Burmese President Warns Media After Mandalay Riots

By Nyein Nyein 8 July 2014

Burma’s president has vowed to take action against instigators of last week’s religious riots in Mandalay, while saying the misuse of newfound media freedoms was responsible for escalating tensions.

In a radio address on Monday evening, Thein Sein blamed poverty and poor education for the rise in clashes between Buddhists and Muslims since his government came to power three years ago, but said some instances of religious violence have been caused by instigators. “Severe action will be taken against those who intentionally spread hate speech and caused the riots, regardless of their race or religion,” he said.

The clashes that began last Tuesday in Burma’s second-biggest city were sparked by reports on social media that a Buddhist woman had been raped by two Muslim men. Fighting continued throughout the week, mostly at night, until the government imposed a curfew in the city.

Two people were killed in the violence, while at least 14 people were injured.

Political commentator Yan Myo Thein said the government had a poor track record when it came to handling religious unrest. “The cabinet has obviously failed to take action, ensure security and solve similar conflicts over the past three years,” he told The Irrawaddy, in reaction to the president’s radio address.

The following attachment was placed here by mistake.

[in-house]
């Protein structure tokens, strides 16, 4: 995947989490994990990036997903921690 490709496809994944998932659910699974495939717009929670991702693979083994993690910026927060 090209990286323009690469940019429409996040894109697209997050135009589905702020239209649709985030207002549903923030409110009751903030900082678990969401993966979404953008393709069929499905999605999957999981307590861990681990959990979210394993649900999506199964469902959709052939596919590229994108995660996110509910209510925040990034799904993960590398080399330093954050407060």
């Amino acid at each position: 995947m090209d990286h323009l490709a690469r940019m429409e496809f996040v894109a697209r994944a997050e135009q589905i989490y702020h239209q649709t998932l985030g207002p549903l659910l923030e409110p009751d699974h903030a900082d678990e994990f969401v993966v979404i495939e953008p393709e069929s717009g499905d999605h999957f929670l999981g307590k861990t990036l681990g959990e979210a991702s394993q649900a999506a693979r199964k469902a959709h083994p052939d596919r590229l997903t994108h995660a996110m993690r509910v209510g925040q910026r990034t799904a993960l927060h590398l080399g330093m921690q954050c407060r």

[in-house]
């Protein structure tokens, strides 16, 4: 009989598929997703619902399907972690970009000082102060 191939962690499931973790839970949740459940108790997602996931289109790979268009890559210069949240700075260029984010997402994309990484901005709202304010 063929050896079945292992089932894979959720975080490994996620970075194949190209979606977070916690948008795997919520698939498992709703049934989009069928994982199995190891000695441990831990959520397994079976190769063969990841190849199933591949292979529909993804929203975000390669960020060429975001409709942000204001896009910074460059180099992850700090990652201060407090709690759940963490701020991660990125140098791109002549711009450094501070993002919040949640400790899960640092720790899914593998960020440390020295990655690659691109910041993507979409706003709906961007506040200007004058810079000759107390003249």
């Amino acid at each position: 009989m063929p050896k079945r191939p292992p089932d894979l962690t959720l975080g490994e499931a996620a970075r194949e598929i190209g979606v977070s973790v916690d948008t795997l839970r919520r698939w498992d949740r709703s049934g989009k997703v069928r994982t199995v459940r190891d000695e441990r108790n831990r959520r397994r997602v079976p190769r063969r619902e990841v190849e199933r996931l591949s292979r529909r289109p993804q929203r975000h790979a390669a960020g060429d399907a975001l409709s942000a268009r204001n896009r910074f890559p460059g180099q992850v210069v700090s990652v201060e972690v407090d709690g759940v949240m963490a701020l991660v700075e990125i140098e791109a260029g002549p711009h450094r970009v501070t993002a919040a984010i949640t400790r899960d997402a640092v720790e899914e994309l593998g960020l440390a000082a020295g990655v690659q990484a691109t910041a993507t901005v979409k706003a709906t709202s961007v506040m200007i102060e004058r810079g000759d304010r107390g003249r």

Thein Sein offered his condolences to the families of the Muslim man and Buddhist man who were slain in the riots last week, and said he appreciated the cooperation of residents with authorities to stop the fighting.

The president also discussed the role of media in maintaining stability, with a chilling warning to reporters.

He said Burma enjoyed some of the highest levels of media freedom in Southeast Asia, after the government abolished pre-publication censorship in 2012, but that those freedoms had been misused. “Affirmative action will be taken against those who threaten state stability rather than using media freedom for good,” he said.

The warning comes as journalists face increasing pressure from Naypyidaw. Human Rights Watch has accused the government of backsliding on press freedom recently, including by imprisoning several journalists over the past year, tightening restrictions on journalist visas and sending Special Branch police officers to news bureaus.

Prominent columnist Sithu Aung Myint said he worried the government was mistakenly conflating hate speech on social media with the reporting of professional journalists. “There will be bad consequences if the government uses the riots as an excuse to control media freedom,” he told The Irrawaddy.

He added, however, that hate speech was a real problem, with people distributing inflammatory messages not only online, but also via posters, CDs, videos and pamphlets. “We do not support the banning of Facebook, but the government needs to find a way to tackle it, because the widespread distribution of hate speech is happening in communities, not only on social media,” he said.

The president has spoken against hate speech at least four times since taking office. “He also said in 2013 that action would be taken against those who promoted hate speech, but no action was taken,” Sithu Aung Myint said.